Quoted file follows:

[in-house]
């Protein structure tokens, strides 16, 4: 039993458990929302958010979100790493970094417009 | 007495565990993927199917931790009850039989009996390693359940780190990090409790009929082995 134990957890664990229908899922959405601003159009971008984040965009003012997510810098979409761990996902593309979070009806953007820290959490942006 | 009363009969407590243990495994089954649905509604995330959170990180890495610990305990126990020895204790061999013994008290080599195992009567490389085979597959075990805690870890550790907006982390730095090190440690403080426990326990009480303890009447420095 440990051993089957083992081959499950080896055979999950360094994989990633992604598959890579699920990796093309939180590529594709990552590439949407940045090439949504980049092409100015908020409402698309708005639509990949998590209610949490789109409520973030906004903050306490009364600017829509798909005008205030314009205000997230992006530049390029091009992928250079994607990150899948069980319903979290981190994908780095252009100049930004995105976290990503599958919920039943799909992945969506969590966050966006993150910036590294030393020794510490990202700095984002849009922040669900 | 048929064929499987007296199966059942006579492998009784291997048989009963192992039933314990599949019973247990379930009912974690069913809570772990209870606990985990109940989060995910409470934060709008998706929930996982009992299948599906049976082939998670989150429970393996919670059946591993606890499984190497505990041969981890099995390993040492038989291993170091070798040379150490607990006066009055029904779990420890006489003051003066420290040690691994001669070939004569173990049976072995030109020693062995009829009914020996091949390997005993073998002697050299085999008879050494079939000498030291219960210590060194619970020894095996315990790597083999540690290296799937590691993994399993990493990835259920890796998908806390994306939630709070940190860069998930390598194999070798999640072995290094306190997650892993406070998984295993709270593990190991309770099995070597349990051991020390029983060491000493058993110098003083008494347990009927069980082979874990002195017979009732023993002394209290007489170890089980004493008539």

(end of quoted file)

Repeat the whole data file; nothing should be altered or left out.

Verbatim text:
[in-house]
């Protein structure tokens, strides 16, 4: 039993458990929302958010979100790493970094417009 | 007495565990993927199917931790009850039989009996390693359940780190990090409790009929082995 134990957890664990229908899922959405601003159009971008984040965009003012997510810098979409761990996902593309979070009806953007820290959490942006 | 009363009969407590243990495994089954649905509604995330959170990180890495610990305990126990020895204790061999013994008290080599195992009567490389085979597959075990805690870890550790907006982390730095090190440690403080426990326990009480303890009447420095 440990051993089957083992081959499950080896055979999950360094994989990633992604598959890579699920990796093309939180590529594709990552590439949407940045090439949504980049092409100015908020409402698309708005639509990949998590209610949490789109409520973030906004903050306490009364600017829509798909005008205030314009205000997230992006530049390029091009992928250079994607990150899948069980319903979290981190994908780095252009100049930004995105976290990503599958919920039943799909992945969506969590966050966006993150910036590294030393020794510490990202700095984002849009922040669900 | 048929064929499987007296199966059942006579492998009784291997048989009963192992039933314990599949019973247990379930009912974690069913809570772990209870606990985990109940989060995910409470934060709008998706929930996982009992299948599906049976082939998670989150429970393996919670059946591993606890499984190497505990041969981890099995390993040492038989291993170091070798040379150490607990006066009055029904779990420890006489003051003066420290040690691994001669070939004569173990049976072995030109020693062995009829009914020996091949390997005993073998002697050299085999008879050494079939000498030291219960210590060194619970020894095996315990790597083999540690290296799937590691993994399993990493990835259920890796998908806390994306939630709070940190860069998930390598194999070798999640072995290094306190997650892993406070998984295993709270593990190991309770099995070597349990051991020390029983060491000493058993110098003083008494347990009927069980082979874990002195017979009732023993002394209290007489170890089980004493008539």